But we are very different in the way we actually create. Helen is like a sponge – she sees inspiration pretty much everywhere and is constantly spinning new ideas. Not just about the subject of her work but also about the materials she uses. I know that she uses journaling to provide some order to her thoughts but mostly she goes into her studio and just starts. She works in a mess of materials, tools and books. To me it looks like chaos but to Helen it is where she finds creativity.
I am the opposite. The world is full of inspiration but I knew that I would not develop as an artist if I continued to hop from one idea to the next. Or if I continued to take workshops on different techniques. So I have chosen to work in series and to limit the number of techniques / materials I use. And I am very disciplined about it. The old me would have been busy trying to create something based on the beautiful sunsets here in Dunure but the current me enjoys the sunset then continues to stitch sleeves on quilts. I do most of my ‘designing’ in my head. I don’t just go into the studio and start. I occasionally write ideas down but mostly I let them brew and filter as I work in the studio. Yes I will spend lots of time getting the exact colours and textures I want but the experimenting and sampling is really just fine tuning the decisions I have already made in my head. And I can’t work in chaos. ‘Messy’ in my studio is when there are snippets of thread and fabric on the floor. I wash up and tidy as I go. I typically plan my activities for the week and go into the studio knowing exactly what to do first (even if that is to sweep the floor). I’m not at all good at spontaneity.
But I recognise my strengths and weaknesses and have chosen, for now at least, to work with a media – breakdown printing – that cannot be 100% controlled, that introduces unintentional marks into my work. Marks that will hopefully resonate with Helen’s work when we exhibit together in 2018.
Wall building is getting a LOT of bad press right now but not all walls are a pathetic attempt to pander to a small misguided minority. (OK – political rant over). My walls are going to be things of beauty that invite people in for a closer look and, hopefully, make them smile!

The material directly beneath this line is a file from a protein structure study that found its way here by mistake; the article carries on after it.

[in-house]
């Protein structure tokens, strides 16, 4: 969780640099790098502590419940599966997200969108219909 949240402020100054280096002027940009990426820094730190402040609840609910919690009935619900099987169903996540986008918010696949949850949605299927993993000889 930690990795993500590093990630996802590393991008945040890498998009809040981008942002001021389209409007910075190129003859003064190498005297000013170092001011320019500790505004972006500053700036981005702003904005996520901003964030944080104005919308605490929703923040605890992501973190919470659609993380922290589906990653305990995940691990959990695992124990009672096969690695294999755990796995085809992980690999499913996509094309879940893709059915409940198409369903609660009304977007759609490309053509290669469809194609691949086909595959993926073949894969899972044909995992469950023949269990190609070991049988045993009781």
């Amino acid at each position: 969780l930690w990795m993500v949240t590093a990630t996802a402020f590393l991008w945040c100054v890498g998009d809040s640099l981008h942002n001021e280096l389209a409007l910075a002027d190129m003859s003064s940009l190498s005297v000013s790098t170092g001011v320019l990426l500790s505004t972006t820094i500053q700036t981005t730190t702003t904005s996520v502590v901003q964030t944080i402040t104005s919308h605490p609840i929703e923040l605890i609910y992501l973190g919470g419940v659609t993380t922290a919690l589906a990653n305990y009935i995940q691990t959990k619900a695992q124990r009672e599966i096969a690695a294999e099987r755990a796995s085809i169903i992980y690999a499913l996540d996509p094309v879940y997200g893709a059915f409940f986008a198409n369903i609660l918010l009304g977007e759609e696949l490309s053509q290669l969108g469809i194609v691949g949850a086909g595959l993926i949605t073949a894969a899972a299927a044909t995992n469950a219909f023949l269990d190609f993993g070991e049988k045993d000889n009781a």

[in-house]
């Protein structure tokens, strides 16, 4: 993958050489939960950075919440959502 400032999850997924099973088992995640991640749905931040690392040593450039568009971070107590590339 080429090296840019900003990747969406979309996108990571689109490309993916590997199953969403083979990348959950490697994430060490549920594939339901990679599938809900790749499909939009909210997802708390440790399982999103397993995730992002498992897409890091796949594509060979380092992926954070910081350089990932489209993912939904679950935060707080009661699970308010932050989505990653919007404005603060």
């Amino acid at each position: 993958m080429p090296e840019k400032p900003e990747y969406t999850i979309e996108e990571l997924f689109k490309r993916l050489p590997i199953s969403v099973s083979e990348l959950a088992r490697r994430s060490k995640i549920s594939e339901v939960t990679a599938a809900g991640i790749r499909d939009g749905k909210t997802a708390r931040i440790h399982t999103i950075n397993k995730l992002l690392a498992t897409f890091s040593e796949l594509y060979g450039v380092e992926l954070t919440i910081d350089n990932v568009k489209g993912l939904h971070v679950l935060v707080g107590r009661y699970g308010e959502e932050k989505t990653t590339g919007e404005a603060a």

I am in the middle of making my first, full scale wall / background for my new series. I have given the series the tentative title ‘The View From Here’ or View for short. The advantage of working in series is that once I get going I have idea after idea that I know will ‘work’. And I can often create new pieces in the series in what is for me a relatively short period of time. The disadvantage is the hours and hours I put in up front and figuring out what that means when it comes to planning and pricing my work.
I have been tracking my total studio hours for a couple of years but as I started to work on View I decided to collect data on how those hours were spent. So here are the stats so far ….
- Printing = 50 hours (made approx 15 square metres of cloth which, based on experience, could convert to about 10 square metres of finished art. However I can already tell that I have too high a proportion of light pieces so will need to print more medium and dark fabrics to ‘balance’ my palette)
- Research and sampling = 17 hours (and still more questions than answers!)
- Cutting bricks = 7 hours (yes I cut all the printed fabric into pieces 2.5 x 6.5inches)
- Building my first wall = 11 hours (layout complete and about half way through joining the bricks into long strips)
So that is a total of 85 hours and still a long way from even knowing what the first piece will look like. I am making an investment in time (and money) doing something I love and I hope will give pleasure to others. Not building a wall on borrowed money that divides people and makes the world a scarier place. (Rant definitely over, sorry).